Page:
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BHP worker slams union

Mike W. Bryant
Northern News Services

Rae-Edzo (Apr 17/06) - A worker at the Ekati BHP diamond mine says support among aboriginal workers for the 10-day-old strike is dwindling by the day, and most are returning to work.

Joseph Boysis, a process plant operator at the mine and an aboriginal worker himself, said many employees would rather collect paycheques and benefits than try to survive on $50-a-day strike pay.

NNSL Photo/graphic

Ekati strikers, from left, Lindy Carpenter and Mike Pidkowich walk the picket line Friday in Yellowknife. An employee who refused to strike is saying many workers are heading back to the mine site. - Chris Windeyer/NNSL photo

Aboriginal workers make up about 30 per cent of Ekati's 400 unionized workforce, said Boysis.

"Some of us don't know what we're on strike for," said Boysis.

"You get a quarter of your paycheque for staying at home. That won't pay for your mortgage or your truck payment, and it won't feed your family."

Because some aboriginal workers are not proficient in English, they didn't understand what they were voting for or that a strike would mean a loss of income, said Boysis. He said the union has failed to provide translators for Tlicho and other First Nation-language speakers.

Many also took exception to union claims that aboriginal workers are being discriminated against by BHP, said Boysis.

He said the Public Service Alliance of Canada (PSAC) - the union representing workers at the Ekati mine - are "using aboriginals as a crutch" to support their cause, when in fact aboriginal workers have had little in common with the union rank-and-file.

"Aboriginal people here feel really left out of this, and it really doesn't pertain to them."

Union references to treatment of aboriginal workers at Ekati was included as one of nine grievances filed with a petition to decertify PSAC to the Canadian Industrial Relations Board (CIRB), April 5 - two days before the strike began, said Boysis.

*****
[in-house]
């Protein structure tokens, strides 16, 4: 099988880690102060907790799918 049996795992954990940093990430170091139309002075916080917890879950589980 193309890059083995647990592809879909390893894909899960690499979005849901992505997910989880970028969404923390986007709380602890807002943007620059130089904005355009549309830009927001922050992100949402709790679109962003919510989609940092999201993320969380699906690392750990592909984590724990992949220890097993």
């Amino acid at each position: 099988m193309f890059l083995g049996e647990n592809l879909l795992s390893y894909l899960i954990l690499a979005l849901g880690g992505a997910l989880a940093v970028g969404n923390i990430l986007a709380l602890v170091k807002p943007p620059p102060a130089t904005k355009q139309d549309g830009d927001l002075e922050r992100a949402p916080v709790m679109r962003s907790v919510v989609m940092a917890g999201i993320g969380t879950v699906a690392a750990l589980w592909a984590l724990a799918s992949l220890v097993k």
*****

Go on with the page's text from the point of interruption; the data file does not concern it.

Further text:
Other grievances include poor communication with union members, the short amount of time workers had to review BHP's proposed contract before voting on it, and veiled references to Giant Mine and the use of replacement workers, said Boysis.

Workers are also questioning whether some strikers on picket lines in Yellowknife are actual Ekati employees after seeing news coverage filled with unfamiliar faces, said Boysis.

"I don't know who these people are but they don't work at Ekati."

Boysis said that to his knowledge, more than 50 per cent of unionized workers have signed the petition to remove PSAC as their union representatives, which the CIRB requires before they will accept an application.

He said talk of decertifying PSAC began months ago.

Boysis said he couldn't say how many workers have returned to their jobs, but said "it was business as usual" at the mine.

Last week, the union said 17 unionized workers had crossed the picket line, but Boysis scoffs at that figure.

"We have to work a little harder because some people are missing but that's all," said Boysis.

BHP spokesperson Deana Twissell said Friday that many workers have begun returning to their jobs. She said she couldn't say how many out of fear that those workers would become targets for harassment.

She also said the CIRB confirmed to BHP that more than 50 per cent of its workers have signed the petition to decertify PSAC.

When contacted Friday, Jean-Francois Des Lauriers, regional executive vice-president for PSAC, at first agreed that more than the half the workers had signed the petition, but later retracted his comment, saying he couldn't confirm it.

Regardless, he said Boysis lacks credibility, and is a "propaganda" agent working on BHP's behalf "to de-moralize" the strike effort.

Des Lauriers said the union has informants at the mine site who contradict Boysis' assertion that employees are heading back to work in droves.

"The people that we've been talking to are very much in support of the union," said Des Lauriers.

He insisted that PSAC translates "pretty much every document" the general membership receives into at least one aboriginal language.

"When we meet with the members we have interpreters," said Des Lauriers. "It's not always possible because the company is not making things any easier."

Des Lauriers said the union has brought in eight PSAC staffers from outside the mine to help with the strike.

"We do have a few more people than usually," said Des Lauriers. "But the vast majority of people on picket lines are employees of BHP."

Boysis later said he is neither "anti-union" nor a BHP agent.

He said he along with other workers just don't believe PSAC is doing a good job representing their interests.

"Most of us who've signed this petition believe this union has been mismanaged," said Boysis. "They should be keeping us informed of everything and people are walking around confused."